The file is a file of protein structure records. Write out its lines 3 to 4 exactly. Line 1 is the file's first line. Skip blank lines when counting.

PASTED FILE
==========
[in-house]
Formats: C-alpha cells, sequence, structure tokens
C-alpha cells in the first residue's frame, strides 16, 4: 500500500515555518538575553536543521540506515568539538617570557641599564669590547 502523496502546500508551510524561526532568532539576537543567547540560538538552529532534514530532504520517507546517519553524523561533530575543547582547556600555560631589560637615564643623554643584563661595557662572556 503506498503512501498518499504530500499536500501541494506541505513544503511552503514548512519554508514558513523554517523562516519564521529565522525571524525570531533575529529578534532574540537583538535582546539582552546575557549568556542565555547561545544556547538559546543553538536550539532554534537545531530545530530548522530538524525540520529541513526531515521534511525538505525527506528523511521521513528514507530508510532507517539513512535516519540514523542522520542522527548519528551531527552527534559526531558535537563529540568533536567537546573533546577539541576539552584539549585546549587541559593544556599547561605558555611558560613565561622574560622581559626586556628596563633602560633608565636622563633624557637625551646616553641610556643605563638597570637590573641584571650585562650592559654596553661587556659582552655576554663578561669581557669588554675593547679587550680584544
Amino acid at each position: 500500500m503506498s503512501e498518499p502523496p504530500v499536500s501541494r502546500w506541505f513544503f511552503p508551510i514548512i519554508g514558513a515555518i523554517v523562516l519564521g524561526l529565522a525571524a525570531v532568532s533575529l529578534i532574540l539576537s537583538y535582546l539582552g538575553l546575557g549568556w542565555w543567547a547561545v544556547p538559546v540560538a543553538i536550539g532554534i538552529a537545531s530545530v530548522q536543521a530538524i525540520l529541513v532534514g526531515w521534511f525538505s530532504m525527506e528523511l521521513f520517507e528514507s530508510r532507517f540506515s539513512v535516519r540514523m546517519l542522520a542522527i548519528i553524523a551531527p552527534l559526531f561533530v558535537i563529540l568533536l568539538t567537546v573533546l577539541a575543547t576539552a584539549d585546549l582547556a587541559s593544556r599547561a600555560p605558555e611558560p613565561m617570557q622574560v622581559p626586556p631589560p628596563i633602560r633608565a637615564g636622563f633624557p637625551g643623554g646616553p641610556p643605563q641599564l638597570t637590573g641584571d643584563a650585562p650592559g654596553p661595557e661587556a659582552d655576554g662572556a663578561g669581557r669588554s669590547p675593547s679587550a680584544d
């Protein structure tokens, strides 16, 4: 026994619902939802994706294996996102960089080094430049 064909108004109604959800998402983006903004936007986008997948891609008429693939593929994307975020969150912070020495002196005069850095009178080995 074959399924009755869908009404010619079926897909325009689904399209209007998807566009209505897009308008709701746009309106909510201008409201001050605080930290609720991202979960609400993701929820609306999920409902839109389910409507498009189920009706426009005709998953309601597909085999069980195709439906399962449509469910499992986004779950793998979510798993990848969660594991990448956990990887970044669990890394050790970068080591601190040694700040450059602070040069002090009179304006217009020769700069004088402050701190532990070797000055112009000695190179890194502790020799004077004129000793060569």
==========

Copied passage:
C-alpha cells in the first residue's frame, strides 16, 4: 500500500515555518538575553536543521540506515568539538617570557641599564669590547 502523496502546500508551510524561526532568532539576537543567547540560538538552529532534514530532504520517507546517519553524523561533530575543547582547556600555560631589560637615564643623554643584563661595557662572556 503506498503512501498518499504530500499536500501541494506541505513544503511552503514548512519554508514558513523554517523562516519564521529565522525571524525570531533575529529578534532574540537583538535582546539582552546575557549568556542565555547561545544556547538559546543553538536550539532554534537545531530545530530548522530538524525540520529541513526531515521534511525538505525527506528523511521521513528514507530508510532507517539513512535516519540514523542522520542522527548519528551531527552527534559526531558535537563529540568533536567537546573533546577539541576539552584539549585546549587541559593544556599547561605558555611558560613565561622574560622581559626586556628596563633602560633608565636622563633624557637625551646616553641610556643605563638597570637590573641584571650585562650592559654596553661587556659582552655576554663578561669581557669588554675593547679587550680584544
Amino acid at each position: 500500500m503506498s503512501e498518499p502523496p504530500v499536500s501541494r502546500w506541505f513544503f511552503p508551510i514548512i519554508g514558513a515555518i523554517v523562516l519564521g524561526l529565522a525571524a525570531v532568532s533575529l529578534i532574540l539576537s537583538y535582546l539582552g538575553l546575557g549568556w542565555w543567547a547561545v544556547p538559546v540560538a543553538i536550539g532554534i538552529a537545531s530545530v530548522q536543521a530538524i525540520l529541513v532534514g526531515w521534511f525538505s530532504m525527506e528523511l521521513f520517507e528514507s530508510r532507517f540506515s539513512v535516519r540514523m546517519l542522520a542522527i548519528i553524523a551531527p552527534l559526531f561533530v558535537i563529540l568533536l568539538t567537546v573533546l577539541a575543547t576539552a584539549d585546549l582547556a587541559s593544556r599547561a600555560p605558555e611558560p613565561m617570557q622574560v622581559p626586556p631589560p628596563i633602560r633608565a637615564g636622563f633624557p637625551g643623554g646616553p641610556p643605563q641599564l638597570t637590573g641584571d643584563a650585562p650592559g654596553p661595557e661587556a659582552d655576554g662572556a663578561g669581557r669588554s669590547p675593547s679587550a680584544d